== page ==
FringeReview UK 2017
This revival directed by Richard Eyre of The Stepmother at the Chichester Minerva renders two masterly works to Githa Sowerby’s account. Tim Hatley’s design boxes a naturalistic drawing room in Surrey. With Peter Mumford’s deft gas lamp lighting and later soft electric, the scenes recall Gwen John’s desperate genteel interiors. John Leonard’s sound is a discreet period-attuned instrument. Till September 9th.
The centenary production of Githa Sowerby’s Rutherford and Son in 2012-13 directed by Jonathan Miller with Northern Broadsides finally established our loss, showing us why it was hailed as a work of genius, prompting many to ask whatever happened. This masterpiece by a writer close to Ibsen and Shaw – at his best – is even more kin to the work of Harley Granville-Barker: they share inspiration from the older dramatists with a twist of money and gritty bargaining.
How ironic then that this supporter of Sowerby’s turned down her next play A Man and Some Women (1913), praising it but finding some flaw we won’t know till we see it. Not till 1924 did Sowerby re-emerge briefly: just a single performance of The Stepmother before disillusion and financial security cause her to give up. As late as 1970 nearing ninety-four, Sowerby destroyed letters and photographs months before dying embittered.
This revival by Richard Eyre of that last play at the Chichester Minerva renders two masterly works to Sowerby’s account: that rejected play could add a third, the same number of plays as Granville-Barker, similarly self-silenced.
Tim Hatley’s design boxes a naturalistic drawing room in Surrey glowing with a rosewood circular table, onto a conservatory virid with plants. With a wall, alternately a plush bookcase and door dropped in front of it, we’re economically persuaded with minute furniture shuffles of very different surroundings. With Peter Mumford’s deft gas lamp lighting and later soft electric, the scenes recall Gwen John’s desperate genteel interiors. John Leonard’s sound is a discreet period-attuned instrument.
It’s 1911. Ophelia Lovibond’s Lois Relph is a nineteen-year-old orphaned companion to the recently-deceased sister of the widowed Eustace Gaydon, played here with an evil arabesque of hands by Will Keen, whose creepy insinuations and outright brutality leave virtually nothing neutral to pity. Gaydon discovers from Simon Chandler’s gruff Bennett a solicitor who now hates him, that the otherwise destitute Lois has been been left everything, a sum of £30,000 (as Eyre says, multiply by a hundred). Gaydon an incompetent shady businessman financially desperate makes familiar then (as we discover) marital overtures to Lois and thus somehow persuades her only afterwards that her inheritance should be his.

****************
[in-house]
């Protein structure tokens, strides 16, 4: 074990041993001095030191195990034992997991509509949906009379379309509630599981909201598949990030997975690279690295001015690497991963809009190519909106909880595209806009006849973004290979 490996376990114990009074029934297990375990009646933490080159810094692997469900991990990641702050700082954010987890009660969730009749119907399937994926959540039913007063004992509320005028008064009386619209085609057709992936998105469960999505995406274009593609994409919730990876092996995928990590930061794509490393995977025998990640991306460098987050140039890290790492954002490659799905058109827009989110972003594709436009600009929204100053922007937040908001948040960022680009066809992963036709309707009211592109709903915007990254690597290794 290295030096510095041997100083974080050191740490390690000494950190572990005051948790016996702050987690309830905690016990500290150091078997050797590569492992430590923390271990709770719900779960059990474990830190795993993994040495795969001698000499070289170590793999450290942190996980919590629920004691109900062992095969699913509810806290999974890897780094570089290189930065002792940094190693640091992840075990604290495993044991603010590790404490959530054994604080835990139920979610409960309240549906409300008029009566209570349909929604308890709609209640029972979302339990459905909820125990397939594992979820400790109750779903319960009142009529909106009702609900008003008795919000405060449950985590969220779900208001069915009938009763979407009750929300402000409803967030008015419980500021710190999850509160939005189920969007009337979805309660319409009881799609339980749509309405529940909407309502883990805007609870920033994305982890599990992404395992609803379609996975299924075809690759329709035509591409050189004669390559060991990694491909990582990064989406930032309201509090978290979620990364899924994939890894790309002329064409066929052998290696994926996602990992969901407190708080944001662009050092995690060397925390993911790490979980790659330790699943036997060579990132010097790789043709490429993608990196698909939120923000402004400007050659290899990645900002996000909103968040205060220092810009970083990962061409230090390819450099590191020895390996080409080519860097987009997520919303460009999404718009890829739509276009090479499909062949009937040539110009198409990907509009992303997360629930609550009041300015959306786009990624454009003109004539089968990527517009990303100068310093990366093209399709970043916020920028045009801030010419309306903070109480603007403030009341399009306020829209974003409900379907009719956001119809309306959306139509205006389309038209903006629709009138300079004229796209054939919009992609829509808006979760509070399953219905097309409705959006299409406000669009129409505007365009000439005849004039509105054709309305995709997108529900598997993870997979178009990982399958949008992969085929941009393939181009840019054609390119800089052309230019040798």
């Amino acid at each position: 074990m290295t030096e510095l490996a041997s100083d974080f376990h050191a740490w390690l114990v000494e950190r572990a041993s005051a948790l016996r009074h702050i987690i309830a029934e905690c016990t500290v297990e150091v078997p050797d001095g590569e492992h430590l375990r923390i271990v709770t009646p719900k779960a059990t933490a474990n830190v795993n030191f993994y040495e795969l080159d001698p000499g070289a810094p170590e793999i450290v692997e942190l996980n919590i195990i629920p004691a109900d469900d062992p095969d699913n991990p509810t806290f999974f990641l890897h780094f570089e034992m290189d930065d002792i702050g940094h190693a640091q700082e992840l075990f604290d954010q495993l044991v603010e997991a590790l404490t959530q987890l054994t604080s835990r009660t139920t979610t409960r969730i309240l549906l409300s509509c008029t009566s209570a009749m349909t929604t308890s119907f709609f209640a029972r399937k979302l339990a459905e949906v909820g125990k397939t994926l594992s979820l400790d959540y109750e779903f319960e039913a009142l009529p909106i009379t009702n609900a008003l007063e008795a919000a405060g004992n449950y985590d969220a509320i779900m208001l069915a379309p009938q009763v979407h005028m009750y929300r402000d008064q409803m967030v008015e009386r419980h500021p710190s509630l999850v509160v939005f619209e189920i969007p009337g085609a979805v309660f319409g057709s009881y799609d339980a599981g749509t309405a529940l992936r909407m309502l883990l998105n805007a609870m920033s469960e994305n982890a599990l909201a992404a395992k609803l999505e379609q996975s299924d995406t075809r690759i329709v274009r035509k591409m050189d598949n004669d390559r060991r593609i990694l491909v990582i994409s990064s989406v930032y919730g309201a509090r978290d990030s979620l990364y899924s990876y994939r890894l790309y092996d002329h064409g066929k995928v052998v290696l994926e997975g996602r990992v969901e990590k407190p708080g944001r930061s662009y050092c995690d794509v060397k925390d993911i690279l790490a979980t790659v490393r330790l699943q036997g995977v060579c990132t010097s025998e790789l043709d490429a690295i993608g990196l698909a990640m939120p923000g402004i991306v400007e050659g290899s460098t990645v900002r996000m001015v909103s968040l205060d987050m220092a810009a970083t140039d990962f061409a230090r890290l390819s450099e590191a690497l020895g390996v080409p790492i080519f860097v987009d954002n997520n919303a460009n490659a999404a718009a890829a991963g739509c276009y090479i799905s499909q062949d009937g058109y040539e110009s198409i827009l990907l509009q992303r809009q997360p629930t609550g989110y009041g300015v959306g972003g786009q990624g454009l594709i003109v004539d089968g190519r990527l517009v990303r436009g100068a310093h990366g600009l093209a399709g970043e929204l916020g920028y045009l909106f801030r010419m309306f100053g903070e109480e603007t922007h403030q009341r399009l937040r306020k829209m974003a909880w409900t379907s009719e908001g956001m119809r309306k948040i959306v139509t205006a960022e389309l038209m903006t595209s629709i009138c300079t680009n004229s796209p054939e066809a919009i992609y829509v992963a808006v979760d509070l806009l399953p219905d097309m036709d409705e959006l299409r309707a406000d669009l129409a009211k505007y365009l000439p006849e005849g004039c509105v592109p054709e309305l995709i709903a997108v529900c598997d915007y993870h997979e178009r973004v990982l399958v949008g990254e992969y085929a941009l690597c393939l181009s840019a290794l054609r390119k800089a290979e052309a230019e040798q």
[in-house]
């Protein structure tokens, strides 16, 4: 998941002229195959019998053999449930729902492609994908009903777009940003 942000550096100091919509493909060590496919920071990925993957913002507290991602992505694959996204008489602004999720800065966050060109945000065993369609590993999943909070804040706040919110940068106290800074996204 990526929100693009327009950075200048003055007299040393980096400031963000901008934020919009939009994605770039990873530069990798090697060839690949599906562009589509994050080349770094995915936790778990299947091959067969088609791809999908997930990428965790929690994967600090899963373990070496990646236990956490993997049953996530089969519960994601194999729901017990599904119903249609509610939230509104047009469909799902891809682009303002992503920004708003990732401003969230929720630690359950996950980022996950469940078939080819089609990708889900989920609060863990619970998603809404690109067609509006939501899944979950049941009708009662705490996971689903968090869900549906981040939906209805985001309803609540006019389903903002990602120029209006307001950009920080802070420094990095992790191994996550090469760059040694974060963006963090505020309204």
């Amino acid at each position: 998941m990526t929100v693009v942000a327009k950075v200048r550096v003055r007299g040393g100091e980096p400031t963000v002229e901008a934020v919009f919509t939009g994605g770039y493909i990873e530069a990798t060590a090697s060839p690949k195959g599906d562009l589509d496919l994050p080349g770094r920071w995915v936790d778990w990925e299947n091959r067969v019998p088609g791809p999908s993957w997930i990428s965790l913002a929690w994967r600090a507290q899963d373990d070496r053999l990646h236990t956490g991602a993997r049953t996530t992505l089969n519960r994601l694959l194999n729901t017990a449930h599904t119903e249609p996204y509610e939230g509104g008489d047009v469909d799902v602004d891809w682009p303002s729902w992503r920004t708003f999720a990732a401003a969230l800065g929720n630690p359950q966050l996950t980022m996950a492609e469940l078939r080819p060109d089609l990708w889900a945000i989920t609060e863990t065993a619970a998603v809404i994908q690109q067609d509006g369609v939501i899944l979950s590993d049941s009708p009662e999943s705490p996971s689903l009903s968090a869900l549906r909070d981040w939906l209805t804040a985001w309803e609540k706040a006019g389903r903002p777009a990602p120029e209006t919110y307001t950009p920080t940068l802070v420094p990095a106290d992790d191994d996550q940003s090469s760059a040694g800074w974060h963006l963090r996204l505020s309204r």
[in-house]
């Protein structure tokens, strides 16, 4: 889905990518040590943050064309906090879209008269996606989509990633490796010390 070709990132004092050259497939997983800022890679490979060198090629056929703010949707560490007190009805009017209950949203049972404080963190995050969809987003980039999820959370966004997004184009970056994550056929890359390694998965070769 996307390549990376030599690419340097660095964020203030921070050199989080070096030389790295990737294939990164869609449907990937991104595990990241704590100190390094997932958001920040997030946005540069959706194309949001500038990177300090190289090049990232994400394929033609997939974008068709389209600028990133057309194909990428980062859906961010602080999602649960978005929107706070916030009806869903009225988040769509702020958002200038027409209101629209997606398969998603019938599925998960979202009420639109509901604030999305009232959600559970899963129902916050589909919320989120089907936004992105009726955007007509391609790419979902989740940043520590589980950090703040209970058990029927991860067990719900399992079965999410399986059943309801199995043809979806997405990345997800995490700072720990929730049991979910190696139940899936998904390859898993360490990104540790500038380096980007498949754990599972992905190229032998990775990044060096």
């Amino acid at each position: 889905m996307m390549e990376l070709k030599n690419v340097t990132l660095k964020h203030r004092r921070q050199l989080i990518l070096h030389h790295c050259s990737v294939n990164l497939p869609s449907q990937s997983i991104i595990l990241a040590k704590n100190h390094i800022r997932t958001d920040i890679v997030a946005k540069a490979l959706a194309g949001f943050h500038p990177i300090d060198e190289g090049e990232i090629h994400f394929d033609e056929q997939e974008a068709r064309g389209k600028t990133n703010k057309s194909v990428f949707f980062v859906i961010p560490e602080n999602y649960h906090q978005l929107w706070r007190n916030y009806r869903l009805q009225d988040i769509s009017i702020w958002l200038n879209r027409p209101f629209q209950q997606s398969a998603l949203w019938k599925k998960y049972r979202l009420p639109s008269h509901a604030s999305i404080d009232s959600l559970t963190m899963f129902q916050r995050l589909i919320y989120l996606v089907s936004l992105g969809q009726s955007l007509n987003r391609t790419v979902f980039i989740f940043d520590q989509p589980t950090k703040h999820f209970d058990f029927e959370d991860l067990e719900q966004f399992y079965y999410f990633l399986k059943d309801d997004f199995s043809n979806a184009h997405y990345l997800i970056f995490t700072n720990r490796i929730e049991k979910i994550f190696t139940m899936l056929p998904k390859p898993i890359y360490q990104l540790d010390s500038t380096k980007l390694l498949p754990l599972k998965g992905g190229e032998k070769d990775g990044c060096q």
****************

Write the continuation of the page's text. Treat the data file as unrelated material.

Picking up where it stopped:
We’re treated to the humane aunt Charlotte where Joanna David’s performance glows with the lamps, distinct and revivified here as if from another time. Gaydon’s young daughters are brought in and out. Ultimately they’re the hook.
At this point you might wonder if the enormity of this theft would be the mainspring. It isn’t. 1921 discovers Lois now a successful haut couture businesswoman virtually keeping the family. She crisply orders the adult daughters not to interfere with their dresses. The disparity’s startling. Lois is now twenty-nine and her transformation’s unrecognizable from a decade back. Lovibond appears bobbed and dazzling in the crisp of early 1920s fashion she’s fashioned herself. Eve Ponsonby’s alert pretty Monica is already engaged, and she and the duller Betty (Macy Ryman showing aplomb in such a wrong-footing role) are different. They’re almost Edwardian with braided hair and flowing dresses, seemingly Art Nouveau throwbacks. Since ‘mother’ less than a decade their senior has dressed them it’s a statement of innocence. Their wish to add Noveau flowers is vetoed. It’s a clever way of illustrating how behind the times everyone but Lois is, even clever Monica who just happens to be engaged to Samuel Valentine’s gawky Cyril Bennett – whose father naturally opposes marriage to a Gaydon.